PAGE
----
Newport, KY asked in Banking and Estate Planning for Ohio

Q: My mother and I had Joint bank accounts. And in the will it states for her estate to be devided 50/50

My sister was named executor over the will. I was wondering if the joint bank accounts my mother and I had Together would have to go through the probate or would be considered part of the will.

My mother always helped her sister out with finances and my sister is trying to take out that account as well even though it was a joint account between my mother and I.

Related Topics:
2 Lawyer Answers
C. Lawrence Huddleston III
C. Lawrence Huddleston III
Answered
  • Estate Planning Lawyer
  • Columbus, OH
  • Licensed in Ohio

A: If the account was "Joint with Rights of Survivorship" as most "joint" accounts are, the account goes directly to you. It does not go through probate and therefore is not controlled by the Will. All you need to do is take an original death certificate and a photo ID to a bank branch and they will convert the account into your name. The only caveat is that if your mother was on Medicaid (not Medicare), it is possible the state could come after the account if there are not enough other assets to reimburse the Medicaid payments.

Mary Ellen Leslie Esq. agrees with this answer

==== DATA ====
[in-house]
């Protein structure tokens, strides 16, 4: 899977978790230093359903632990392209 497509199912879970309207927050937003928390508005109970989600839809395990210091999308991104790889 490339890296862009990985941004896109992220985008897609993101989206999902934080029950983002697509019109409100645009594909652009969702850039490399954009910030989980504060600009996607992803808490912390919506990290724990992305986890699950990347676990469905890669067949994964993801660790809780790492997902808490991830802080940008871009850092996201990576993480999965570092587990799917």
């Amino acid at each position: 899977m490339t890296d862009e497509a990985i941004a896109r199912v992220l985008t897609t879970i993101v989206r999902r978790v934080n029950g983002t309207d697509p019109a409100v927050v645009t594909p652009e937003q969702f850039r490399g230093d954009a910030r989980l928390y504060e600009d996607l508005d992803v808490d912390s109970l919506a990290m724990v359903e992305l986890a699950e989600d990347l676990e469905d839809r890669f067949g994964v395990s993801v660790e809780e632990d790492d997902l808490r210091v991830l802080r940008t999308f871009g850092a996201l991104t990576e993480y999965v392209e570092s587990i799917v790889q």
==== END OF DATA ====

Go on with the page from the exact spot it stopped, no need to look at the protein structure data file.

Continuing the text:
Mary Ellen Leslie Esq.
Mary Ellen Leslie Esq.
PREMIUM
Answered
  • Estate Planning Lawyer
  • New Albany, OH
  • Licensed in Ohio

A: A joint account is not considered to be an estate asset. The balance in the account would be payable to the joint holder.

Justia Ask a Lawyer is a forum for consumers to get answers to basic legal questions. Any information sent through Justia Ask a Lawyer is not secure and is done so on a non-confidential basis only.

The use of this website to ask questions or receive answers does not create an attorney–client relationship between you and Justia, or between you and any attorney who receives your information or responds to your questions, nor is it intended to create such a relationship. Additionally, no responses on this forum constitute legal advice, which must be tailored to the specific circumstances of each case. You should not act upon information provided in Justia Ask a Lawyer without seeking professional counsel from an attorney admitted or authorized to practice in your jurisdiction. Justia assumes no responsibility to any person who relies on information contained on or received through this site and disclaims all liability in respect to such information.

Justia cannot guarantee that the information on this website (including any legal information provided by an attorney through this service) is accurate, complete, or up-to-date. While we intend to make every attempt to keep the information on this site current, the owners of and contributors to this site make no claims, promises or guarantees about the accuracy, completeness or adequacy of the information contained in or linked to from this site.